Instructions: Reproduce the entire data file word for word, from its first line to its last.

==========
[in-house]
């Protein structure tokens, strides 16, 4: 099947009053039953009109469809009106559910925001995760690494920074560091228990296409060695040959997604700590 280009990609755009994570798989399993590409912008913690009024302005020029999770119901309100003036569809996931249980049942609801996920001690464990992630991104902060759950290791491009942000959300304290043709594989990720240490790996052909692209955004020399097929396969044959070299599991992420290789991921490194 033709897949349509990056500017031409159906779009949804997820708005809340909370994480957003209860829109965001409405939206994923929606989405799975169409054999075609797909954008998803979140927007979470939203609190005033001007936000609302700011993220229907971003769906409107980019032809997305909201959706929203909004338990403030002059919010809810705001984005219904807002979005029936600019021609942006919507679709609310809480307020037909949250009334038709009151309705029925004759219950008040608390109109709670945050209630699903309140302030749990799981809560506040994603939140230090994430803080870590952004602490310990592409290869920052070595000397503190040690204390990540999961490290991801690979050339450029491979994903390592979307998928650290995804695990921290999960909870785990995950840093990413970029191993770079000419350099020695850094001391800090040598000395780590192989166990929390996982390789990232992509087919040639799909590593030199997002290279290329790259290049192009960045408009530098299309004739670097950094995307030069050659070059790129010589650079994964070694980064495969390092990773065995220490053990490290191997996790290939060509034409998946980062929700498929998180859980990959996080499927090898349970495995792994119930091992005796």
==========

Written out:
[in-house]
């Protein structure tokens, strides 16, 4: 099947009053039953009109469809009106559910925001995760690494920074560091228990296409060695040959997604700590 280009990609755009994570798989399993590409912008913690009024302005020029999770119901309100003036569809996931249980049942609801996920001690464990992630991104902060759950290791491009942000959300304290043709594989990720240490790996052909692209955004020399097929396969044959070299599991992420290789991921490194 033709897949349509990056500017031409159906779009949804997820708005809340909370994480957003209860829109965001409405939206994923929606989405799975169409054999075609797909954008998803979140927007979470939203609190005033001007936000609302700011993220229907971003769906409107980019032809997305909201959706929203909004338990403030002059919010809810705001984005219904807002979005029936600019021609942006919507679709609310809480307020037909949250009334038709009151309705029925004759219950008040608390109109709670945050209630699903309140302030749990799981809560506040994603939140230090994430803080870590952004602490310990592409290869920052070595000397503190040690204390990540999961490290991801690979050339450029491979994903390592979307998928650290995804695990921290999960909870785990995950840093990413970029191993770079000419350099020695850094001391800090040598000395780590192989166990929390996982390789990232992509087919040639799909590593030199997002290279290329790259290049192009960045408009530098299309004739670097950094995307030069050659070059790129010589650079994964070694980064495969390092990773065995220490053990490290191997996790290939060509034409998946980062929700498929998180859980990959996080499927090898349970495995792994119930091992005796």